Homeless Funding Struggle
Agency overseeing Austin's most comprehensive web of homeless services scrambles for funding
Scrambling after slashed federal grants threatened a loss of 25 volunteers this week, the agency overseeing Austin's most comprehensive web of homeless services secured funding for the next two fiscal years albeit at a reduced level. Formed in 1997, Front Steps is instrumental in the city's campaign to end chronic homelessness. Most visibly, the group manages the Austin Resource Center for the Homeless Downtown and co-manages the Garden Terrace Residences, offering housing to the homeless. But no less importantly, Front Steps also oversees Keep Austin Housed, a multiagency program invested in getting people off the street and keeping them under a roof. Front Steps program director Carol Swicker says Keep Austin Housed bridges the interagency gaps its clients face.
To that end, the 25 volunteers, funded by a federal AmeriCorps grant, provide assistance across 13 different homeless-service agencies. The positions vary from work with outreach and assistance providers, like Caritas and VinCare Services, to placement with transitional-housing centers, like SafePlace and LifeWorks. Casa Marianella, opened in 1986 to help Latin American immigrants fleeing political turmoil, was hit especially hard by the funding cut; three of four positions at the nonprofit's Posada Esperanza women and children's shelter were staffed by AmeriCorps volunteers. "What we try to use the AmeriCorps members for is clients that need extra support," Swicker says, "applying for jobs, writing résumés, interviewing skills things full-time case managers don't have the extra time for. They put time in with real vulnerable clients. The agencies aren't able to follow clients when they leave [shelters], when they find housing. That's a big component, helping to maintain clients' housing."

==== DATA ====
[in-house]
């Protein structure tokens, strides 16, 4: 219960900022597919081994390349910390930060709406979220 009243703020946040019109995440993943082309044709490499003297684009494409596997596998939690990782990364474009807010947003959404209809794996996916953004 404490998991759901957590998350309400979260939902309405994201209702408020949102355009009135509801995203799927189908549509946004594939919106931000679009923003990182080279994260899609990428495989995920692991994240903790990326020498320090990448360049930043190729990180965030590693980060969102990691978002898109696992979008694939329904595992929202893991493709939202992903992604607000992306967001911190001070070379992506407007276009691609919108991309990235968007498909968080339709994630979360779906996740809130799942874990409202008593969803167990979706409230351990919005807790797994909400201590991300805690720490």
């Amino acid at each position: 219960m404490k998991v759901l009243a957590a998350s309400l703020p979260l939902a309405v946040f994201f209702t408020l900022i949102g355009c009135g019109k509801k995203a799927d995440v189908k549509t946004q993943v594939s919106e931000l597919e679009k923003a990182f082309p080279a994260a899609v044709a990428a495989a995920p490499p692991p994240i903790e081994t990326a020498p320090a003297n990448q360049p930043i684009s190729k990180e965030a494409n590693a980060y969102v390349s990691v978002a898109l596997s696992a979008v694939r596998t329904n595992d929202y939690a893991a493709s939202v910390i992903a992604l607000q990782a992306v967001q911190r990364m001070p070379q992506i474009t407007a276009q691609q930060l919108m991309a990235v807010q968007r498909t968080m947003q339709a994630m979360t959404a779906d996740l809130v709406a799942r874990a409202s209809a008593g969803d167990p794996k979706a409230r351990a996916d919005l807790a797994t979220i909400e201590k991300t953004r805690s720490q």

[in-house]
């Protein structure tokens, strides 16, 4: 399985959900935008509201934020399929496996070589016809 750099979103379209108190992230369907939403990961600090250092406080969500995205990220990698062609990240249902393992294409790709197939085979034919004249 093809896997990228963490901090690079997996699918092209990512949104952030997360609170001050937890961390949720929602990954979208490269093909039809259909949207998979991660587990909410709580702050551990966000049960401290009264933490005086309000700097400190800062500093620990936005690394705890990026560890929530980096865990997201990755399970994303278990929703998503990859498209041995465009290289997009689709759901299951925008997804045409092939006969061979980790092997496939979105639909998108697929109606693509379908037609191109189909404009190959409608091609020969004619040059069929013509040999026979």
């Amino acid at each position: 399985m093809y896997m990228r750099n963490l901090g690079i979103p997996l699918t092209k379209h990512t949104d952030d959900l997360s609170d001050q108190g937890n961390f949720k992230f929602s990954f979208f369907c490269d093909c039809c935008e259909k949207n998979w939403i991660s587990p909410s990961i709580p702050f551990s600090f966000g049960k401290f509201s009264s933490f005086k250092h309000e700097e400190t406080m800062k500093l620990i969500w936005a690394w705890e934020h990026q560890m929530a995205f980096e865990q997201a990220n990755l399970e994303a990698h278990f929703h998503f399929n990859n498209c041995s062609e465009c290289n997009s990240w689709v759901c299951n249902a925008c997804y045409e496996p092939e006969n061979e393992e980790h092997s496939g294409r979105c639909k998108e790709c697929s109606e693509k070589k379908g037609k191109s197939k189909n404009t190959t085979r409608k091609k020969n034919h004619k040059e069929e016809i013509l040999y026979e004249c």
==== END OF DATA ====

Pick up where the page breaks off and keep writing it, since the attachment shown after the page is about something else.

The volunteers are also on the frontline at the ARCH emergency shelter Downtown. The three AmeriCorps volunteers there perform a variety of tasks. For example, Melanie Prestridge helps secure prescriptions, wheelchairs, Medicare, Medicaid, and insurance coverage for clients in the Health Care for the Homeless Clinic inside ARCH; Mike Wilder works with A New Entry, which assists homeless clients coming out of incarceration; and Chris O'Neil manages cases at the clinic, hands out clothes, and organizes a "street soccer" team. John Gilvar, project director for the clinic, says loss of AmeriCorps funding would cut case management by half from two positions to one.
"There's much more than the medical needs," Gilvar says; with several clients having mental-health or substance-abuse disorders, comprehensive care is required. "Just having a doctor hand them a prescription isn't enough. You need additional support helping with employment, addiction." The volunteers provide that additional help, he says. "AmeriCorps bolsters the program. Without them, it's one less case manager."
Front Steps' last AmeriCorps grant covered the final year of a three-year budget cycle, but the decision to defund the program made at the federal level caught them off guard. Front Steps Executive Director Helen Varty said her organization was lauded in a recent state survey of grant programs. "The federal government can fund below the top-scoring organizations," Varty said in a press release. "We were surprised, but we don't have any information yet" as to why the decision was made. Under the grant, AmeriCorps volunteers are paid a small stipend for their work, meaning each volunteer contributed tens of thousands of dollars' worth of market-value work to the agencies. "It's a lot to replace," Swicker says. "It's going to impact how many people the agencies can serve and the intensity they can serve with," not to mention prevent new nonprofits from coming onboard. Three additional groups Foundation Communities, Family Eldercare, and Mobile Loaves and Fishes were slated to join Keep Austin Housed this year.
With the current grant only keeping the AmeriCorps employees on through August, Front Steps looked to the state to pick up the slack a dicey proposition even in the best of times. But Swicker says the OneStar Foundation, a nonprofit created under the aegis of the Governor's Office, "has been real supportive." This week, Front Steps learned OneStar would provide them with funding for two more years of AmeriCorps assistance. The funding doesn't match previous levels instead of 25 full-time volunteers, it covers 10 full-time and 10 part-time employees but Swicker is grateful. "We'll have to make some cuts, but at least we'll still be afloat."
Front Steps is also seeking foundation and corporation support. To learn more about this program, visit www.keepaustinhoused.org.